Perhaps again aware that forgiving Ulgar so easily is hard to believe, we quickly find our attention pulled to Charce, as Aries exposes him for lying about attending Science class together. While the end note for this reveal in Chapter 25 is great, the crews reaction borders on silly, with people taking extreme stances that aren’t quiet as believable as one would like, such as Zack accusing him of being the assassin based solely upon him transferring in just before camp began. It’s off-base, seeing as the more likely assumption would be that he’d just be lying about transferring in at all, that his entire backstory is a lie. It’s weird what these characters choose to, and not believe at any given time.

Didn’t even have to get an anime for us to get to fan service beach planet.

We’re treated to our third character reveal as Charce offers up a backstory near as contrived as Ulgar’s, but is perhaps more acceptable seeing as his confession isn’t performed with gun in hand. Charce is a former noble, from, apparently, some bizarre royalty district that is I guess this future’s equivalent of Amish land. We learn of his childhood, befriending a young commoner girl who ends up falling from a terrible height and into a coma. The art goes out of its way to obscure her face in near every panel before she takes that fall. But the hair gives her away, this girl looks very much like a younger Aries. Coupled with the reveal in Chapter 19 that she is not actually her mother’s daughter, it seems obvious that Aries is an amnesia stricken friend of Charce.

Again, the crew takes this backstory at face value, though with Ulgar’s confession we’re long past the point where any readers truly bothered by this stretch of the imagination would keep reading, and the kid’s naively positive reception to secrets divulged becomes an expectation with this series.

Finally with Chapter 27 we reach our next planet, and the harsh description of this world locked in perpetual night on one side and day on the other hints at the dramatic turn that’s about to unfold. After a harrowing landing that gives our heroes a near death (Well as near death as shonen gets) experience we learn that the Astra is so badly damaged, there’s no hope of it ever reaching the stars again.

Every good friendship starts with a gun to the head.

While I enjoy the harsh gravity of this situation, and the hopelessness that surrounds our heroes, the art and subdued reactions to the situation don’t sell the gravity of this dramatic turn. In fact Chapter 29 does very little to try and convince us that this could be the end of our journey. Astra Lost in Space is very…. 1960s Sci-fi in that regard. They’re undergoing a harrowing journey through space,  with plenty of events and creatures that could very well claim their lives, but it’s never going to feel like they’re truly in danger. The atmosphere of the story always holds back just enough that the series maintains an almost light-hearted take even on the more grim and deadly turns.

In fact it’s by the end of Chapter 28 that it looks like our heroes are going to be back on their journey very, very soon. The group discovers a second Astra, adding in tons of intriguing questions: Why is there a second Astra? Does this story involve time travel? Is this part of the crazy conspiracy? Making room for the series to really go in oh so many directions, but provides a very easy out from what could’ve been a harrowing multi-chapter arc for Aries and the gang.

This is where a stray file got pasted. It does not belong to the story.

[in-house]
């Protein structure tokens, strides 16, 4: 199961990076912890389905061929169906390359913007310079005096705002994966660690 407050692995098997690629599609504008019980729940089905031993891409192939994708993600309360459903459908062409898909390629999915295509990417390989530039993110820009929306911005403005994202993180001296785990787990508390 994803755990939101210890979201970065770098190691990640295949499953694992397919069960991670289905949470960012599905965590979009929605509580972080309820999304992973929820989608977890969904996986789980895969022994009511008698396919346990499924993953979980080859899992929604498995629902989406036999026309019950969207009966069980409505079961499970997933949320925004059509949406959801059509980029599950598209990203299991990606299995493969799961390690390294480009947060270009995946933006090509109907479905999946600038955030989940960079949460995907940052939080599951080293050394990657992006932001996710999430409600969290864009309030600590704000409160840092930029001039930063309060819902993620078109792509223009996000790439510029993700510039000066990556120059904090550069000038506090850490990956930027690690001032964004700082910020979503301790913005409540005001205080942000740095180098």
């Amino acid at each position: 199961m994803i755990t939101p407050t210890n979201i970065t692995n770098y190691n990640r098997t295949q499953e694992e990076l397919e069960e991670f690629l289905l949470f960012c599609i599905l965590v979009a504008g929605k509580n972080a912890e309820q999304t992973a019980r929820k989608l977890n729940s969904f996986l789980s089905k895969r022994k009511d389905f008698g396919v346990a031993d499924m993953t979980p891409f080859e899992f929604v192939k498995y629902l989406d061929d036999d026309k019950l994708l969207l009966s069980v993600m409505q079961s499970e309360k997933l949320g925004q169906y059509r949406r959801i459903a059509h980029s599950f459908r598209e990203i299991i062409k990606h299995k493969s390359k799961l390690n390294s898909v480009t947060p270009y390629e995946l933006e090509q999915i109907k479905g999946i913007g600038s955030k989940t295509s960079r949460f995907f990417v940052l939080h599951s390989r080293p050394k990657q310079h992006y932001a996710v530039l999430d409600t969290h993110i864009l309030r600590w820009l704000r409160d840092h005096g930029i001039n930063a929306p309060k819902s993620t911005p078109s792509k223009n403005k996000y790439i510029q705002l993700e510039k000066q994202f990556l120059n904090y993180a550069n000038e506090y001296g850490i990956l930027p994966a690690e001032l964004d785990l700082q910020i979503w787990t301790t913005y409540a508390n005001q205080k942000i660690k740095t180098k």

Five bucks says by the end of it none of them were the killer.

Overall my love for this series was a bit damaged by these chapters. When dealing with more grim developments and reveals, it’s clear that Astra doesn’t have the chops, or perhaps interest in upping the dramatic tension. We could have our heroes really challenged on their strive to remain friends and keep calm under ever mounting suspicion and questioning of each other’s origins. But the series is too invested on everyone remaining friends under pressure to even entertain a departure from that overtly friendly atmosphere. But knowing that, and understanding that’s what the series wants to do, helps set future expectations. And while the atmosphere may not be as dramatic as ideal, the series’ core questions and mysteries, coupled with the surprise development of Chapter 28, really helps to keep me invested. I do worry that based on certain contrived elements that the ultimate reveals for the series might end up feeling weak, or perhaps even unearned, but for now these questions are what keeps me invested in the journey. I do still wish that if we’re going to keep things light-hearted, we strive for a little more comedy now and then, as these chapters felt far less quippy than the previous volumes.

Thanks for reading and please let me know your thoughts on Astra Lost in Space in the comments section below!

Astra Lost in Space is a partially free manga available at Shonen Jump. Volume 1 released on December 5th. Chapter 1 is free to read at Shonen Jump’s website. Volume 2 released physically in March of 2018. Volume 3‘s chapters will leave the free section on Shonen Jump’s website and be released in physical format on June 5th, 2018.